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Detroit's new violence prevention program announces its first six partner groups

Detroit Skyline
Lester Graham
Michigan Radio
Detroit skyline

Detroit Mayor Mike Duggan announced the six community partners that will be part of the city's new ShotStoppers initiative.

The program — not to be confused with ShotSpotter, the controversial gunshot detection technology — was first floated by Duggan in his most recent State of the City speech.

In the speech, Duggan relayed a comment he said he heard from an activist: "This ShotSpotter is great, but you need something more. That’s after the gun has been fired. You need me, I’m a shot-stopper."

The ShotStopper program has a planned budget of $10 million and will give each partner group $175,000 every quarter in funding and an additional potential $87,500 to $175,000 based on crime reduction success.

Each group will focus on a 3.5 to 4.5 square mile designated area which will be called Community Violence Intervention Zones.

The partner organizations are:

  • Detroit Peoples Community 
  • Detroit 300
  • New Era Community Connection 
  • Force Detroit
  • Wayne Metropolitan Community Action Agency, Denby Neighborhood Alliance, and Camp Restore 
  • Detroit Friends and Family 

"Together, these organizations have decades of experience preventing and responding to violence," the city said in a press release accompanying the announcement.
In a news conference unveiling the new partners, Duggan said they pitched a variety of strategies for addressing violence.

“We sat down with the activists who are in the neighborhoods and we said let's try something very different. We have six winning groups. I have a list of all six of them. They have six different ideas on how you reach people to change what's going on," Duggan said.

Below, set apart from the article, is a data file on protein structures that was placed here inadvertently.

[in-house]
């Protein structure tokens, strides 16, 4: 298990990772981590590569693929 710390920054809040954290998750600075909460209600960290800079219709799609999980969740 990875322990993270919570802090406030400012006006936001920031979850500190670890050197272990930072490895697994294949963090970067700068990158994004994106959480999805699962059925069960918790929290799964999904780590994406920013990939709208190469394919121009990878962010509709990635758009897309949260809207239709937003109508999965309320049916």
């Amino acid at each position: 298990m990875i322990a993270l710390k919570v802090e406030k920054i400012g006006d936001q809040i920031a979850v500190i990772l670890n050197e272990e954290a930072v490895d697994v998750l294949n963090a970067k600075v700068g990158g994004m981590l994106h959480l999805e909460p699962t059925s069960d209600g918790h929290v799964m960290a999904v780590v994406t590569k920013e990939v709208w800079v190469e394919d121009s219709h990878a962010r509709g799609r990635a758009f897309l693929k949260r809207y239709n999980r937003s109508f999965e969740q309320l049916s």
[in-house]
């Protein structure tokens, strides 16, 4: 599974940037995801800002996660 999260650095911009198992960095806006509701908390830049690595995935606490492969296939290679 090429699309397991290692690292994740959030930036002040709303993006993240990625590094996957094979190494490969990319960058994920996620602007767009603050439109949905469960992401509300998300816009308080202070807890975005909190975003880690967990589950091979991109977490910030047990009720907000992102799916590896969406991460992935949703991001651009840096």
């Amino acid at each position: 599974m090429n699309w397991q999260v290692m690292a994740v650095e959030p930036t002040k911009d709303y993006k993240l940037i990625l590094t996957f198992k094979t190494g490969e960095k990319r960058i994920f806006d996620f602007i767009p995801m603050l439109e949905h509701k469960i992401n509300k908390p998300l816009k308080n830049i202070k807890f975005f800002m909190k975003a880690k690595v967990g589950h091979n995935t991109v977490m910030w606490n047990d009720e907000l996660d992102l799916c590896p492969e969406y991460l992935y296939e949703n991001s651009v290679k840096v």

The groups will often meet with each other to discuss strategies and tactics to help one another to prevent crime, said Duggan.

Not everyone is satisfied with the city’s new decision.

Alejandro Navarrete, the research and policy director at the social justice group "Detroit Action," said the initiative isn't a good use of public funds.

“This is an incomplete and ineffectual approach to an initiative that is complicated because it has its roots in poverty and a lack of opportunities and lack of economic mobility for folks," Navarette said.

And ACLU of Michigan attorney Ramis Wadood said Detroit needs a more radical change in its strategy.

“If the city is truly committed to countering violence; gun violence and violence of all kinds it will totally revamp its approach to public safety not just allocate a small amount of funding. It needs to start from scratch as far as thinking about how it approaches public safety and how it interacts with the community."

Toussaint joined Michigan Radio in June 2022 as a newsroom intern and is currently working in his second summer. He is a senior at Howard University in Washington, D.C., majoring in journalism and minoring in Afro-American Studies.